Saturday, February 16, 2002

Savvy Strategies


At 401(k) limit? Try a SERP account

        Problem: Even though the contribution limit to my 401(k) has increased, I want to save more. Any ideas?

        Strategy: Try a supplemental executive retirement plan, an increasingly popular method to enhance the retirement income of highly paid executives.

        The Financial Planning Association says that a SERP is a nonqualified retirement plan, which in general doesn't have the same restrictions and limitations imposed on 401(k) and profit-sharing plans.

        A SERP is a contractual agreement in which the employer agrees either to pay in a certain amount annually based on a percentage of the executive's pay, or to pay out a certain amount (such as 75 percent of salary) upon termination, retirement or death.

        In a defined-contribution approach, the amount set aside is credited with tax-deferred earnings based on either a fixed return or on corporate performance, or perhaps on the performance of the mutual-fund investments mirrored in the employer's 401(k) plan. How much the company agrees to contribute or the executive decides to defer is up to the employer and the executive. The law imposes no limits and filing regulations are minimal.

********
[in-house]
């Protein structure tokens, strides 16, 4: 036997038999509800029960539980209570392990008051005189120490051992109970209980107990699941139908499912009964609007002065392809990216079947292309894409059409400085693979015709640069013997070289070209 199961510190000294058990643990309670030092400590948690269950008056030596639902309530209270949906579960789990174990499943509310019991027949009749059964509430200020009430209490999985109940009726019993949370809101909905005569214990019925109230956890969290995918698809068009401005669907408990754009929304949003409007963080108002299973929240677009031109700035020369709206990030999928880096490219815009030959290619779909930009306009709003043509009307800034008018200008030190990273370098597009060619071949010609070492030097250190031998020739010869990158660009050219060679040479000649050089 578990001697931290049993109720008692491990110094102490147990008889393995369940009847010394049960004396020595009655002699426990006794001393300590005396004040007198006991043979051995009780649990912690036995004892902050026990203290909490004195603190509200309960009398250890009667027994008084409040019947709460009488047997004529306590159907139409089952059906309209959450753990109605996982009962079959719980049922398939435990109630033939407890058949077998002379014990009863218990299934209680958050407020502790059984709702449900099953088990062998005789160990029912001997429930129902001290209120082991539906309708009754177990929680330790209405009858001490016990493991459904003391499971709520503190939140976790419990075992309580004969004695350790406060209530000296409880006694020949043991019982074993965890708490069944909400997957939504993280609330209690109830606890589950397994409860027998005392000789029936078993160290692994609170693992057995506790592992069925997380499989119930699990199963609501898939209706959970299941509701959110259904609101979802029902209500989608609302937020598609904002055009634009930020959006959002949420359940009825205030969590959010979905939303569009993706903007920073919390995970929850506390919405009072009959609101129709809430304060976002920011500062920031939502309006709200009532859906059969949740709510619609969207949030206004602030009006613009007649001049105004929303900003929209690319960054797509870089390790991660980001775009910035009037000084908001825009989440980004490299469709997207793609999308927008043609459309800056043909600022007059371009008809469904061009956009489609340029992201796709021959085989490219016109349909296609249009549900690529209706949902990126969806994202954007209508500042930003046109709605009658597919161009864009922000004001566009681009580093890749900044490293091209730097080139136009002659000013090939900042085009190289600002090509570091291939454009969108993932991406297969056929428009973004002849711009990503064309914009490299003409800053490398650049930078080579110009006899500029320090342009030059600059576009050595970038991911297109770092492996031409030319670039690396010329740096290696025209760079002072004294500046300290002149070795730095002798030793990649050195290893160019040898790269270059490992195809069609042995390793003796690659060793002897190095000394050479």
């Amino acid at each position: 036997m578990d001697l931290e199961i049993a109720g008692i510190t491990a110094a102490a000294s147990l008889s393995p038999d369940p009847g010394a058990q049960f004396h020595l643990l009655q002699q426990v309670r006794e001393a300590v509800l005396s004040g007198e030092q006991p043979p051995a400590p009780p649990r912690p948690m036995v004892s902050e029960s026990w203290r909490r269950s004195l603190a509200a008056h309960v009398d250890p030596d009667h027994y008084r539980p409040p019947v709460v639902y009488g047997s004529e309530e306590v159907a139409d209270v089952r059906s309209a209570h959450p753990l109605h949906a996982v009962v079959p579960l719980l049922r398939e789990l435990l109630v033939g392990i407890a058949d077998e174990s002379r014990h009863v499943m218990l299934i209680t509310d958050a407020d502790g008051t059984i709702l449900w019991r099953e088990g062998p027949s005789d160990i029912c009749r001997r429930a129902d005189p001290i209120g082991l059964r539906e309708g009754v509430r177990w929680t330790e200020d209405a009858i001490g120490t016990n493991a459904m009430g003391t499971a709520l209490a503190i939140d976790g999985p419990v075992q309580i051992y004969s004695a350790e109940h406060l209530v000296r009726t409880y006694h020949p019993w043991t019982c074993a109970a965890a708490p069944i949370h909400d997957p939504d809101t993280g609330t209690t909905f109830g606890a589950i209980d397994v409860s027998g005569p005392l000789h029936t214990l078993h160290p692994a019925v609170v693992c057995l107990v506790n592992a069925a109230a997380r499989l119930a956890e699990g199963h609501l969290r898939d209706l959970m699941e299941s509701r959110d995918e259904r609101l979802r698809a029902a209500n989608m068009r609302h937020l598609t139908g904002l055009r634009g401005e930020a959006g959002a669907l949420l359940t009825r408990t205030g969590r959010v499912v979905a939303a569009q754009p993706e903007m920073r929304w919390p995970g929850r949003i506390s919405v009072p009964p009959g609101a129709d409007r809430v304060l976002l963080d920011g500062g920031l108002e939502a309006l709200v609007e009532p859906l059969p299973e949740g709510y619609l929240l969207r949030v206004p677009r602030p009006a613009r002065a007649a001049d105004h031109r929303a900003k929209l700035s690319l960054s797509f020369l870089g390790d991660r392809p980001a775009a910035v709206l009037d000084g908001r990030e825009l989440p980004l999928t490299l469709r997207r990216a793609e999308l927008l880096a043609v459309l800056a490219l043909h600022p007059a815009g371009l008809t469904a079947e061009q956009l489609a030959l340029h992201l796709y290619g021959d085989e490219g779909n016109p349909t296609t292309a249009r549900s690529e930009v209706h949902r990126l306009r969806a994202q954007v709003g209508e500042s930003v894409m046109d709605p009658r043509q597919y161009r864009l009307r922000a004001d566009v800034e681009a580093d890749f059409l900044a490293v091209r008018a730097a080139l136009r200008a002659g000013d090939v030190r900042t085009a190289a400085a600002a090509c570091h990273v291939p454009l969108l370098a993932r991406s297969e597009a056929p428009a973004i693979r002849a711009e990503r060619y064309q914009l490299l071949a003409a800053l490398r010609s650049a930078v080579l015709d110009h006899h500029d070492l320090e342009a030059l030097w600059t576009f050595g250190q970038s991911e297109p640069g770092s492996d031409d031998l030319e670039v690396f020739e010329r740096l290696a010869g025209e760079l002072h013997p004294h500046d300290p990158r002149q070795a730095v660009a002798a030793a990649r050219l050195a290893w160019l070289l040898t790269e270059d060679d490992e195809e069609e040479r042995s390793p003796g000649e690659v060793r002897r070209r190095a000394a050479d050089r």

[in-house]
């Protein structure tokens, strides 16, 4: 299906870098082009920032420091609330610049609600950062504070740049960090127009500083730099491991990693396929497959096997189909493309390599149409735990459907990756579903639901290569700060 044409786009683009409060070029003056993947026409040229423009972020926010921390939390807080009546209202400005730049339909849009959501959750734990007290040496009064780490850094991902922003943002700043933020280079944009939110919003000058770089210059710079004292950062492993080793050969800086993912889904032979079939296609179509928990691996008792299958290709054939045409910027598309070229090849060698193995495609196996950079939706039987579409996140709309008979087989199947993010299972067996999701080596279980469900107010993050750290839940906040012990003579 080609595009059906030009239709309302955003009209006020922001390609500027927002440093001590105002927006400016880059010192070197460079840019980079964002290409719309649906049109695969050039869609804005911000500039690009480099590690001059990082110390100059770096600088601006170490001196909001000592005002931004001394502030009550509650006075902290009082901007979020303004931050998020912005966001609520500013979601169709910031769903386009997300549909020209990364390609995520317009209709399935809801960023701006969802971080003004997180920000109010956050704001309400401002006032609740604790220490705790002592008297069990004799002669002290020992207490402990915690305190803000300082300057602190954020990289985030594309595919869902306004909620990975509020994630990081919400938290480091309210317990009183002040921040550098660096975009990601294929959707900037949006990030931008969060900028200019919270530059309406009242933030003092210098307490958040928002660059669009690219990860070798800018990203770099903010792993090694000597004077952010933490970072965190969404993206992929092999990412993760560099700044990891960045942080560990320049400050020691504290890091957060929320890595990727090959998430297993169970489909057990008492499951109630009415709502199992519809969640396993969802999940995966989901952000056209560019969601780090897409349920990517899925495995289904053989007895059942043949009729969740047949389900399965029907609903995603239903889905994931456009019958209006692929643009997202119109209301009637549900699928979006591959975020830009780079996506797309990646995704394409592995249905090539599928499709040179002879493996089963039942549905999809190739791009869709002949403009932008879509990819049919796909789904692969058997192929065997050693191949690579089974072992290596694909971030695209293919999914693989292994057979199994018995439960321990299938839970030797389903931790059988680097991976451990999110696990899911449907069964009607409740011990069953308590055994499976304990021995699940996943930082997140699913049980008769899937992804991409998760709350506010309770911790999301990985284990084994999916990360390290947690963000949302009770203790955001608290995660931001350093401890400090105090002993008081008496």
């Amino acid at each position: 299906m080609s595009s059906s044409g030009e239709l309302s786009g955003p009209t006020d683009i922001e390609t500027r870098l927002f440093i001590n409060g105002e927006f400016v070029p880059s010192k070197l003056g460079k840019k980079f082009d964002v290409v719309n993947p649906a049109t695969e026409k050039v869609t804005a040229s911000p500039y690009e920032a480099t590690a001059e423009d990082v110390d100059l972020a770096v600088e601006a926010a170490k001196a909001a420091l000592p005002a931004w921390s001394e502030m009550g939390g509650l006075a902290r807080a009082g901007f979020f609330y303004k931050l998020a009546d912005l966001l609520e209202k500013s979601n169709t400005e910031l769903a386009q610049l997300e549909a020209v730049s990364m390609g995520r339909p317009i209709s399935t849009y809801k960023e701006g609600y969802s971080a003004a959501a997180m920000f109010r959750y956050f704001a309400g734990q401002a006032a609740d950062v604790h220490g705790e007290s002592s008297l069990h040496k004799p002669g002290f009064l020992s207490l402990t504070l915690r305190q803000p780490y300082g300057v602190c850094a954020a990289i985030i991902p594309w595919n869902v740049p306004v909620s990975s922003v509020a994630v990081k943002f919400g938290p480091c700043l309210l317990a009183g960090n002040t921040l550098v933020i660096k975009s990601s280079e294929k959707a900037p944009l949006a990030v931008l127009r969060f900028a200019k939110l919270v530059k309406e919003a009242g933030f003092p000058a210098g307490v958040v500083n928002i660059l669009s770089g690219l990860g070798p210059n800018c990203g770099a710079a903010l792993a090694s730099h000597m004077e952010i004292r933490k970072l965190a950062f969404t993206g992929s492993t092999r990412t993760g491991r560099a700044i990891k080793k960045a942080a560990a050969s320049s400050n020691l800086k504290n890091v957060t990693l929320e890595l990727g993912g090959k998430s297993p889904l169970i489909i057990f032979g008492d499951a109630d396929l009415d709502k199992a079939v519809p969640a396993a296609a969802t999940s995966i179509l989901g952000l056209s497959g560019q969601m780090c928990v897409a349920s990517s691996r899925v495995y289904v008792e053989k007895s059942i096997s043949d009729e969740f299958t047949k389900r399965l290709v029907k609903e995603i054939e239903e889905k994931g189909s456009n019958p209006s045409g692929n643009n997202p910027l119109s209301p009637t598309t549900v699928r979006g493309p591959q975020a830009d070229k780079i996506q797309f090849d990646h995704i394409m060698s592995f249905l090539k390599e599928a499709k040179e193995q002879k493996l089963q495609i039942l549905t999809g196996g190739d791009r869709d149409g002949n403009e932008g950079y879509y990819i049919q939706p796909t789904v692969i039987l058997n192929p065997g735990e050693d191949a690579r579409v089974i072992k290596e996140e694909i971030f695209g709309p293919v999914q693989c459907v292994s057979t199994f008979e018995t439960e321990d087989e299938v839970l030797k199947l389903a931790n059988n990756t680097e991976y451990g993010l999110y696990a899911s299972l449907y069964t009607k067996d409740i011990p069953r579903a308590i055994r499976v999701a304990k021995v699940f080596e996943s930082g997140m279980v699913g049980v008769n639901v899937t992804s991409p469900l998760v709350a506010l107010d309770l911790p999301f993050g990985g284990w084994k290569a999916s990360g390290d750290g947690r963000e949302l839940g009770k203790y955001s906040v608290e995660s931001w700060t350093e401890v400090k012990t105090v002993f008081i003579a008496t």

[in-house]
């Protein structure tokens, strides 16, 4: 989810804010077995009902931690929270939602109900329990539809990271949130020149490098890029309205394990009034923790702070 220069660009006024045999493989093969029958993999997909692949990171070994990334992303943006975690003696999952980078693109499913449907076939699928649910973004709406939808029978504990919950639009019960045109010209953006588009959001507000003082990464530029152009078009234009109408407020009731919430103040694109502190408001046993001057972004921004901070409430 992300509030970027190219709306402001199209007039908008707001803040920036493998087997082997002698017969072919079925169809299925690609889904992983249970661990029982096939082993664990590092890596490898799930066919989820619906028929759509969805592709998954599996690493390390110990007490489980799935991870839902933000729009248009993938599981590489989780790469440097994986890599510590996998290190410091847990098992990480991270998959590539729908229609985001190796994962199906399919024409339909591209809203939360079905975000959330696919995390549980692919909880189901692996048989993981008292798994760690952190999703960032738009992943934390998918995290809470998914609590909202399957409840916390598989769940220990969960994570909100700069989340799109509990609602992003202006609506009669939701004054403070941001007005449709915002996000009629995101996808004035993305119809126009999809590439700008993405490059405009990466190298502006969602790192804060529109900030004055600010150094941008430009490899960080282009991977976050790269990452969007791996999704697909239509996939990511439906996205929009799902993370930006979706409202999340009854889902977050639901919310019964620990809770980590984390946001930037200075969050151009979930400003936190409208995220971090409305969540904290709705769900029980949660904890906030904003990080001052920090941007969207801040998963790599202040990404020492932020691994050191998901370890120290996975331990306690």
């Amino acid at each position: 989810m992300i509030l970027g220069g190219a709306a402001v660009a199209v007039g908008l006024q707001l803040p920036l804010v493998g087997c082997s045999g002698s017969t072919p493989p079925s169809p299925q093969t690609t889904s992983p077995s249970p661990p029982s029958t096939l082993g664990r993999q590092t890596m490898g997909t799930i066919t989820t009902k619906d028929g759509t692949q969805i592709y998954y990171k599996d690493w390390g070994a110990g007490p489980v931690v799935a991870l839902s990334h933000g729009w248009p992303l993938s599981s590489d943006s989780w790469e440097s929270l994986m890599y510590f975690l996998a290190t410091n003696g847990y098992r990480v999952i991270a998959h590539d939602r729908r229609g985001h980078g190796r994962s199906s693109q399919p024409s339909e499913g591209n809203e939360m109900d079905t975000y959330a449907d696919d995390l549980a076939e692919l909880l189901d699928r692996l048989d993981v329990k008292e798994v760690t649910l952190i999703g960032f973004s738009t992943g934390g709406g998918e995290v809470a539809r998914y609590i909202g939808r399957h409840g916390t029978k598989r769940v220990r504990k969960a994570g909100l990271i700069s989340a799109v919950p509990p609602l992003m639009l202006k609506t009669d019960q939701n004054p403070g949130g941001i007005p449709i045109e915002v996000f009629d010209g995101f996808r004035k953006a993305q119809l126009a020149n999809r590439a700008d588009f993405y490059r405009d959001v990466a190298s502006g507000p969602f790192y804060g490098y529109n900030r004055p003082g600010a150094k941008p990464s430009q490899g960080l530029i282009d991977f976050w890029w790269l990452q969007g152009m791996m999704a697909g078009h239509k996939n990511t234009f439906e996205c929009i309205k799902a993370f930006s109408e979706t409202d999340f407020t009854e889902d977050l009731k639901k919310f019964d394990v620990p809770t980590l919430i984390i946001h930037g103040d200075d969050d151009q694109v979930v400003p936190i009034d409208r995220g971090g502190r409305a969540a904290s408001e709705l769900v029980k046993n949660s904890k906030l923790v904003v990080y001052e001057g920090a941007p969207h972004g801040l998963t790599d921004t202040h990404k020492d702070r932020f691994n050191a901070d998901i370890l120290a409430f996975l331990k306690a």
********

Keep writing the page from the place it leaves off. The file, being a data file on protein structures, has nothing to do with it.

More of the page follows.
A SERP can be offered only to a select group of highly compensated employees, typically not to exceed 5 percent of the company's workforce.

        Employers can pay for the plans in a number of ways. About half buy corporate-owned life insurance. The employer also can set aside cash, company stock or bonds on an ongoing basis, though it has to pay taxes annually on the income. Or the employer simply agrees to pay the benefits out of company earnings at the time the payments are due.

        Readers: Consider Savvy Strategies as general information only and seek the help of professionals because circumstances might vary.

        Planners: Share your unique tips with Enquirer readers. Send your Savvy Strategies to Amy Higgins, 312 Elm St., Cincinnati 45202 or e-mail ahiggins@enquirer.com.

       



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